Challenges and opportunities
The abundance of water resources has led to hydro being a popular energy source throughout Canada’s history. This is expected to continue. According to Natural Resources Canada, the production of hydropower in Canada is projected to increase by about 14 per cent from 1995 to 2020, or about 0.5 per cent per year. How this future unfolds will be shaped by different challenges and opportunities:
- large projects face hurdles
With large undeveloped sites still available in Quebec, Newfoundland and Labrador, Manitoba, British Columbia and the territories, another 118,000 megawatts of hydropower — about twice the amount in operation — could be developed. But environmental and social concerns, together with large capital costs and long construction periods, make large hydro projects increasingly difficult.
- increased interest in small hydro
Since the 1980s, the number of independent hydro energy producers has increased. Selling their electricity to electric utilities, they develop small-scale projects (often between one and 30 megawatts) that help utilities to match electricity demand with small increments in capacity. This trend has increased industry and government interest in the potential of small-scale hydro developments. Over the last decade, the small-scale hydroelectricity industry has added about 30 to 50 megawatts yearly to Canada’s power supply.
- consultation linked to different needs
Like other large resource projects, planning and developing new hydropower is linked with local environmental, economic and social concerns. This is especially the case in Canada’s North, where many potential projects are near lands and waterways used by Aboriginal people. In these areas, local community support is critical to project approval by regulators. A growing priority for industry is the use of consultation processes that involve Aboriginal communities in project planning, address project impacts and create jobs, training and other economic and social benefits.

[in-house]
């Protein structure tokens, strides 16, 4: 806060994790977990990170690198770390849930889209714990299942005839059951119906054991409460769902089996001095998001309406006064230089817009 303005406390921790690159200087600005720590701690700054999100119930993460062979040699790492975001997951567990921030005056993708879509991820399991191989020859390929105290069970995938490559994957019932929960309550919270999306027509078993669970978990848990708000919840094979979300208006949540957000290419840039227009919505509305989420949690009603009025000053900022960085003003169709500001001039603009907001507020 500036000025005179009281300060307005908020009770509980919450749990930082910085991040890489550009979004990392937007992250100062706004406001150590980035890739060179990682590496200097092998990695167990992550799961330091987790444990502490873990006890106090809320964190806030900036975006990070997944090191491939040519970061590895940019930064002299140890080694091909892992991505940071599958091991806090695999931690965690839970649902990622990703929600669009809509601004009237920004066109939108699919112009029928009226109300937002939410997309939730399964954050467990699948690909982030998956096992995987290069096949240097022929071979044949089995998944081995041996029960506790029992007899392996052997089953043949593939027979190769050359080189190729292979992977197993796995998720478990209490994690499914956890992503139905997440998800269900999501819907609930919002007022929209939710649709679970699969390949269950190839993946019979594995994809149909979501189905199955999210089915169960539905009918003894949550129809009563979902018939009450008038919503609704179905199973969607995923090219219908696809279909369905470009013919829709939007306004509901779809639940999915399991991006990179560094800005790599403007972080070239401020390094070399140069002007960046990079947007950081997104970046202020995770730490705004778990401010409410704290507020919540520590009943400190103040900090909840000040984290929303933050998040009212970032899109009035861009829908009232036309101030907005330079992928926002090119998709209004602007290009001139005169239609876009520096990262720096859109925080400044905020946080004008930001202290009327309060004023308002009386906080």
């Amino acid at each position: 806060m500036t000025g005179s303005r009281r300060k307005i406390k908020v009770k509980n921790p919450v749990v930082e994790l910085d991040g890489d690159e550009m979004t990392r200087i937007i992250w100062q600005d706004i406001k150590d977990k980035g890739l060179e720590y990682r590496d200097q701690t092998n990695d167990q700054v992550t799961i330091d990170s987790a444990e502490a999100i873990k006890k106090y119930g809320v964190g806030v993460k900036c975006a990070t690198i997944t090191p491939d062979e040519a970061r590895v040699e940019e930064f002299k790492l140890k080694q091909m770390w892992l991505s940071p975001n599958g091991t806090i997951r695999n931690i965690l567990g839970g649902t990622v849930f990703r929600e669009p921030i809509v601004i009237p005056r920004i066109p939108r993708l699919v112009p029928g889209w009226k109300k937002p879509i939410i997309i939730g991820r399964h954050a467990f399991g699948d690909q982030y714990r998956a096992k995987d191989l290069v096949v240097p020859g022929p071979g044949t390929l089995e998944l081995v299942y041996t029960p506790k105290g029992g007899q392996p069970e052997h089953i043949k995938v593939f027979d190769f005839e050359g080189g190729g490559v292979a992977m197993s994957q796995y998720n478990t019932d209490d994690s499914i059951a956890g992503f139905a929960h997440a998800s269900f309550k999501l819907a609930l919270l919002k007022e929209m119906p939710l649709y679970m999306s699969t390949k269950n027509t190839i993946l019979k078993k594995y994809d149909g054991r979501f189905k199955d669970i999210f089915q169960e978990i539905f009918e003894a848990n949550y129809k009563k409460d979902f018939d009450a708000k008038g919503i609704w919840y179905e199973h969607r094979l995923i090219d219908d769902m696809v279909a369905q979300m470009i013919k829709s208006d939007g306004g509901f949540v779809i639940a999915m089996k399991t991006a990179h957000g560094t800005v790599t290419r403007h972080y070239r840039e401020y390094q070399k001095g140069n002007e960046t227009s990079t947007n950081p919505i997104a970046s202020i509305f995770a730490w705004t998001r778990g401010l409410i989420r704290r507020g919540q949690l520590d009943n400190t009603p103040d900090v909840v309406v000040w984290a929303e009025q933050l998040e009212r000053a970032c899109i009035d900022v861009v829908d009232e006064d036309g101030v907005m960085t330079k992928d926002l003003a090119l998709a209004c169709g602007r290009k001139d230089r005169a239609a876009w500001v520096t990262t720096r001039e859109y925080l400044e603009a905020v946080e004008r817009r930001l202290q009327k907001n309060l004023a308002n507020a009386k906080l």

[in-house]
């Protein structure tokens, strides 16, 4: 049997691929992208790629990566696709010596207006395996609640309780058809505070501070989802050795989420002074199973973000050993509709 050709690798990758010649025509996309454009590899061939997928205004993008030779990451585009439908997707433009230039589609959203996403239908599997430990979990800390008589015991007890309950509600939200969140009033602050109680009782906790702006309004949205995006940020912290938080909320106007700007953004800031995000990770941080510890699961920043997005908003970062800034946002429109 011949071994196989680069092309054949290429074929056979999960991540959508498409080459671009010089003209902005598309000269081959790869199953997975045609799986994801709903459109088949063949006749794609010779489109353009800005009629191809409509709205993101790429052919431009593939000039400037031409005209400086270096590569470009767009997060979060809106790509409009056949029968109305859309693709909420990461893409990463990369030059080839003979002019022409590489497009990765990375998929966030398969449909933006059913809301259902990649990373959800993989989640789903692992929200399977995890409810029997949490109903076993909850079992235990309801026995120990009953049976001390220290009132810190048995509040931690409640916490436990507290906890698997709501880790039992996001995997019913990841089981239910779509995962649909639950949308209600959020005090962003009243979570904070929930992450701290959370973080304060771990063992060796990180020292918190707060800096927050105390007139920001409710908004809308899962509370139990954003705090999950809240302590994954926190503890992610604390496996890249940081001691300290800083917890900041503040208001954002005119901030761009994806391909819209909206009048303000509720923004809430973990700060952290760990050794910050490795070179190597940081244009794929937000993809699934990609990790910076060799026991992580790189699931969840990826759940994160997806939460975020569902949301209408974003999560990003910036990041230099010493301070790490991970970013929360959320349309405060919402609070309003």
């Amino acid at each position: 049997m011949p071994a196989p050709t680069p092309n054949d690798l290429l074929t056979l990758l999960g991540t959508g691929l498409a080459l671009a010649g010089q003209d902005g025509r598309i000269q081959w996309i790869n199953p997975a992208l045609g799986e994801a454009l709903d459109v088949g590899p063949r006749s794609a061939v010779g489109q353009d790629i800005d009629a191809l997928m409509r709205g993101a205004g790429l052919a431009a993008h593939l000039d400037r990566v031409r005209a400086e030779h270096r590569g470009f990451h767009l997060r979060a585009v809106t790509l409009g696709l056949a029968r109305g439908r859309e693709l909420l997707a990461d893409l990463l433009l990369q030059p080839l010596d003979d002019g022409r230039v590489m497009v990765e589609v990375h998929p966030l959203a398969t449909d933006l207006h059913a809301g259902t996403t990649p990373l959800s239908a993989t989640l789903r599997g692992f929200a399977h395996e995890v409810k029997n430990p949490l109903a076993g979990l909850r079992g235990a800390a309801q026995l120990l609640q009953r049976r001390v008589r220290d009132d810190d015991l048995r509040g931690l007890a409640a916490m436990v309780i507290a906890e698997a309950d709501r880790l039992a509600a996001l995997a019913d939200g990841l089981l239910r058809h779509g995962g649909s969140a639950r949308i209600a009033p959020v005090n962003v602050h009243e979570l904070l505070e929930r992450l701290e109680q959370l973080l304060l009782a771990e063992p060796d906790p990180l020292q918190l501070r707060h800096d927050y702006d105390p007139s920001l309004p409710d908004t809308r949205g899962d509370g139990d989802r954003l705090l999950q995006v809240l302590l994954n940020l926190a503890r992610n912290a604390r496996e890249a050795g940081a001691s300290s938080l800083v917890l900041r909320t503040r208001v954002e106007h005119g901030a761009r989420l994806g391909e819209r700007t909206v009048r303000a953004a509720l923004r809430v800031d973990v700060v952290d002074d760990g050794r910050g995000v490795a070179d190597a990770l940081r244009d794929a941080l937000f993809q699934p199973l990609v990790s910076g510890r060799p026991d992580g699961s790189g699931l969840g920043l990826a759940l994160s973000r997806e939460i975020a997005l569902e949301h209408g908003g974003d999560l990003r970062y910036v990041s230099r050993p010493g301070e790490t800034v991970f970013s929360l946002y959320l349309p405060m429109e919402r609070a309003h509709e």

Many hydro projects in Canada are developed in northern areas near Aboriginal communities. This challenges hydro developers to foster cooperative partnerships that help to address the economic, environmental and social needs of the local people.
- climate change benefits
By replacing greenhouse gas emitting sources of electricity generation such as fossil fuel power plants, hydropower can contribute to the control of greenhouse gas emissions. According to the Canadian Hydropower Association, Canada’s total greenhouse gas emissions would be 60 per cent higher if coal-fueled generation had been developed instead of hydro. At a meeting in 1998, Canada’s federal and provincial energy and environmental ministers concluded that hydropower can play an essential role in Canada’s climate change strategy. Government and industry interest in the climate change benefits of hydro has increased with Canada’s ratification of the Kyoto Protocol in late 2002. These benefits, together with growing demand for electricity, could encourage further growth of this energy source.
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